Unleash the Power in Alabama: AASL National Conference Preview
Hayes, Carolyn, American Libraries
A FLOURISH OF FIRSTS WILL HIGHLIGHT AASL'S CONFERENCE IN NOVEMBER
Birmingham, the largest city in Alabama, will welcome the American Association of School Librarians November 10-14 for "Unleash the Power!" the ALA division's ninth national conference and exhibition. This will be the last AASL conference of the 20th century, but it also will be a conference of many firsts.
Some early-bird arrivals will have preregistered for one of the 29 workshops offered, while others can register for tours to 18 area school media centers. Nine cultural tours have also been scheduled, among them the Birmingham Civil Rights Institute, Tuskegee National Park and University, the National Voting Rights Museum in Selma, and the International Motorsports Hall of Fame.
The opening blast
To start the conference off with a bang, free "blast off" sessions will be held Thursday, 1-3 p.m. For the first time, these sessions have been promoted as "hands-on interactive opportunities" and a special treat for attendees. Those in a lab setting will be limited to the first 20 people. Topics for these sessions include: technology projects for the classroom, Internet search engines, staff development, authentic learning tasks and assessment, and how to go from LAN to WAN.
The opening general session (Thursday, 3:30-5:30 p.m.) will include a parade of flags, a tradition of the conference's cosponsors, the International Association of School Librarianship (IASL). An attendee from each country represented will present its national flag.
Maya Angelou - well-known for, among other things, her stirring poetry reading at President Clinton's inauguration in 1993 - will be the keynote speaker for the second stage of the blast-off.
On Friday and Saturday, a total of 280 concurrent sessions will be held. One of the dominant strands running throughout the conference is the implementation of the techniques and standards in the second edition of Information Power: Building Partnerships for Learning (ALA Editions, 1998). AASL President M. Ellen Jay will present "Analysis of Computer-based Learning Activities: Putting Information Power Theory into Practice" (Saturday, 10:30-11:30 a.m.), and Marjorie Pappas will give practical examples of "Authentic Learning and the Learning Community" to support these components of Information Power (Friday, 10-11:30 a.m.).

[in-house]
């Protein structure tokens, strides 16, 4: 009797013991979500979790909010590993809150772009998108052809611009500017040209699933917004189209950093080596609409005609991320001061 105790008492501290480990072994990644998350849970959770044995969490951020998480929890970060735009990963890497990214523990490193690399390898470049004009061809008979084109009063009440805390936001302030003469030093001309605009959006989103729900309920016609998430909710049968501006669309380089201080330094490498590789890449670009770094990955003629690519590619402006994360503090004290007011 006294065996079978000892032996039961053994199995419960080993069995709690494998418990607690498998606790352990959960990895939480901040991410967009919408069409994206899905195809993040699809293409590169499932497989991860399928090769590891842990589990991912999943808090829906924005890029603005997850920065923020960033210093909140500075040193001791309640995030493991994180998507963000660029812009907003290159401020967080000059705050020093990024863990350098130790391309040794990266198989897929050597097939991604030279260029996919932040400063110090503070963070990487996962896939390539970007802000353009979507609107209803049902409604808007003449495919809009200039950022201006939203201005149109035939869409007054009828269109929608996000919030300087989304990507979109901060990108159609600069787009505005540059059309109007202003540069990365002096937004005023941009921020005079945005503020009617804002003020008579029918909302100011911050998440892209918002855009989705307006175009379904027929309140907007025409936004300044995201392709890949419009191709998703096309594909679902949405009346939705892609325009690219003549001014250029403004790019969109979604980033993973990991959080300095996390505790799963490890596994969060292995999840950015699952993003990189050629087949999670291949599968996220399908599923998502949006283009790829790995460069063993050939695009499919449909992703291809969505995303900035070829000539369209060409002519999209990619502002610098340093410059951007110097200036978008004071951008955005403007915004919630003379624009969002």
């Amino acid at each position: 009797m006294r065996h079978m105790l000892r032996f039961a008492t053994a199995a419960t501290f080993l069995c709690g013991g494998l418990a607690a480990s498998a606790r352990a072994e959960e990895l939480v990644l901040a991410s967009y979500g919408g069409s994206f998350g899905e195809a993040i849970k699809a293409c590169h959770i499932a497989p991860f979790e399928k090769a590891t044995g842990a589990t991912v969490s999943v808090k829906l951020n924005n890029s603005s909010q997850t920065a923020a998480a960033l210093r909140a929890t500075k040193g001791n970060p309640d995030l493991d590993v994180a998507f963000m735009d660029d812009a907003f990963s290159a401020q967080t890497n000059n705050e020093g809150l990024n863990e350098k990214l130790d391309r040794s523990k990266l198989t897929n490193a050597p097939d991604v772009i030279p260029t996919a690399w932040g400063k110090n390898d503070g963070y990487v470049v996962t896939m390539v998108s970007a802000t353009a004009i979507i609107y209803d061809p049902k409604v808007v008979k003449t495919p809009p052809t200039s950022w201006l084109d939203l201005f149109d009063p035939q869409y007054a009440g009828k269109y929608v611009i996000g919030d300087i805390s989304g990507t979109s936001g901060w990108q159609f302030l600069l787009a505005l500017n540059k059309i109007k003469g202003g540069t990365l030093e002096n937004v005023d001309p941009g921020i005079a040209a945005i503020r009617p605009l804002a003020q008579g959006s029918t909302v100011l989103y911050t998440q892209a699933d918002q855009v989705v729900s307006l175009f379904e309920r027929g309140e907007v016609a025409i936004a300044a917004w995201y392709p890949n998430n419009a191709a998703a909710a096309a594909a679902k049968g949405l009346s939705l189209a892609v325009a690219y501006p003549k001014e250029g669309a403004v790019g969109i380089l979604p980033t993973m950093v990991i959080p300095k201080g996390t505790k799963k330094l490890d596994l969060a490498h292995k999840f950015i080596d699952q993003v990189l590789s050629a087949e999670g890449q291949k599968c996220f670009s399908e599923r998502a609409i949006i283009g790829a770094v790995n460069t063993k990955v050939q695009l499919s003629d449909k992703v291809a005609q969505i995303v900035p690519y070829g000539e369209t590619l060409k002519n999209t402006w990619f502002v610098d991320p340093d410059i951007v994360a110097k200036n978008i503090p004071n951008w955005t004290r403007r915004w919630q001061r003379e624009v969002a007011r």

Technology, the Internet, and multimedia will also be the focus of much discussion. Don't miss the session by Annette Lamb of the University of Southern Indiana on "KidPix to PhotoShop: Imaging Ideas for the Information Age" (Friday, 8:30-9:30 a.m.), or Susan H. Bannon of Auburn University, who will ask and answer "Are Library Media Specialists Becoming Technology Leaders?" (Saturday, 3-4 p.m.). "Teaching the Evaluation and Organization of Internet Resources" (Friday, 1:30-3 p.m.) will feature Pam Berger and Barbara Stripling, who will demonstrate tools to help students use the Internet effectively.
If puppets are your forte, check out the author-illustrator duo of Valerie Marsh and Patrick Luzadder and make some puppets during their "Tasty Tales and Trickster Tales to Tell Tomorrow" session (Saturday, 4:30-5:30 p.m.). Perhaps you'll want to visit "Children, Storytelling, and the Internet" (Friday, 10-11:30 a.m.), presented by Anne Wallace, David Schutten, and Barbara Hallstrom of DeKalb County, Georgia. If your students are hungry, try "Bagels and Books" (Saturday, 3-4 p.m.), a wonderful concept that comes from Leslie Lomers, of Fairhope (Ala.) High School.
Other session topics include: automation and migrating systems, intellectual freedom, copyright, cataloging, block scheduling, facilities design, and Internet searching. And don't forget to join in the book discussions.
The IASL-sponsored Third International Forum on Research in School Librarianship is a "first" opportunity for AASL members to review current research at a national conference. …